FISH tomato start fundraiser

Last week, Jacquie Barone brought a $4,400 donation, plus extra tomato starts, to Hood River's FISH Food Bank. Accepting the donation is Marianne Durkan, FISH.

Sometime in February, Jacquie Barone began planting 29 varieties of tomato seeds in her heated greenhouse. And by April, she had more than 350 healthy plants awaiting new homes.

This is a yearly fundraiser of Barone’s for FISH Food Bank, located at 1130 Tucker Road in Hood River. She asks for a minimum $4 donation per plant. But her patrons are generous, and this year, she raised $4,400.

Selling the tomato plants is a way to highlight the local program and the need it addresses.

FISH tomato start fundraiser

The Barone greenhouse overflows with tomato plants

“This year, once again, has been quite hard on families with the rising cost of groceries and gas, and I suspect the need will continue to be so,” Barone wrote in an email to past fundraiser supporters. “This is not about getting plants for cheap, but rather a way to get people aware of such a great cause and as a larger group to help feed our community.”

But this year has been hard on Barone’s family, too. And she wasn’t so sure she’d have anything to sell come spring.

FISH tomato start fundraiser

Pictured from last year’s tomato fundraiser, at left, are Jacquie Barone, FISH Board Member Leslie Hidle and 2021 FISH Jesuit Corps Volunteer Marly Beck.

“This winter was extremely tough for us as my husband, Pasquale, got COVID pneumonia in late October and ended up on a ventilator for 90 days — 109 days in the hospital total,” she said. “So at one point, I wasn’t sure if I was gong to actually pull this off as his survival was not assured.

“But one night after spending the day with him in Portland, I decided I needed a respite from it all and a little dirt therapy, and went to the heated greenhouse, and under lights began planting, rock and roll music playing in the background — possibly louder than my neighbors would like at that hour of the day — and got them planted,” she said.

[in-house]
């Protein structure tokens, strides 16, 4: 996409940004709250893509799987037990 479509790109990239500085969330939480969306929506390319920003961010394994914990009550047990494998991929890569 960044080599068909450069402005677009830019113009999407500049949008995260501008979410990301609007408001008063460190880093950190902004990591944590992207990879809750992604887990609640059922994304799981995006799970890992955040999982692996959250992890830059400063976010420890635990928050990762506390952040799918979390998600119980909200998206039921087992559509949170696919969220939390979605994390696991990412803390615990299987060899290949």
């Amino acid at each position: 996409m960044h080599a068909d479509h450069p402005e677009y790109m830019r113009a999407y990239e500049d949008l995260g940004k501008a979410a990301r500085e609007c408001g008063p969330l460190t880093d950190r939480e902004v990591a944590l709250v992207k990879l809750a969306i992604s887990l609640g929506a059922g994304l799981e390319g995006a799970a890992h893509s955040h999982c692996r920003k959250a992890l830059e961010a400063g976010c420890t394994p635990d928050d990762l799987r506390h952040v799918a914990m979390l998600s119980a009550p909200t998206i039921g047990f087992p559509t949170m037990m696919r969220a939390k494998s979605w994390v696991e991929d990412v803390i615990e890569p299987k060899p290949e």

The project was indeed therapeutic.

FISH tomato start fundraiser

The Barone front porch acts as a pickup location.

“During those stressful, sleepless nights, I found solace in therapy shopping in seed catalogs and added a few new varieties — eight new ones, actually,” she said.

And so, the annual email was again sent to supporters, detailing how to order the tomatoes, as well as alternate ways to donate to FISH.

Within 24 hours, she had more than 55 orders. Most of the tomatoes were spoken for just through email. In all, she had 75 orders, up from last year’s 50.

Once the plants are spoken for, she packages them up, complete with instructions, and places them on her porch for a scheduled pickup. Donations go into a jar.

This year, those pickups included a visit with Pasquale, who is now home “and recovering well — slow and steady as he watches me buzz around putting out tomatoes for pickup. The bonus has been that people have not only come to pick up tomatoes, but they have got to have a bit of a social visit with him, too, and see him recovering.”

The project is her way of feeding those in Hood River, “one tomato plant at a time.”

To donate to FISH, visit www.fish-food-bank.com/donations.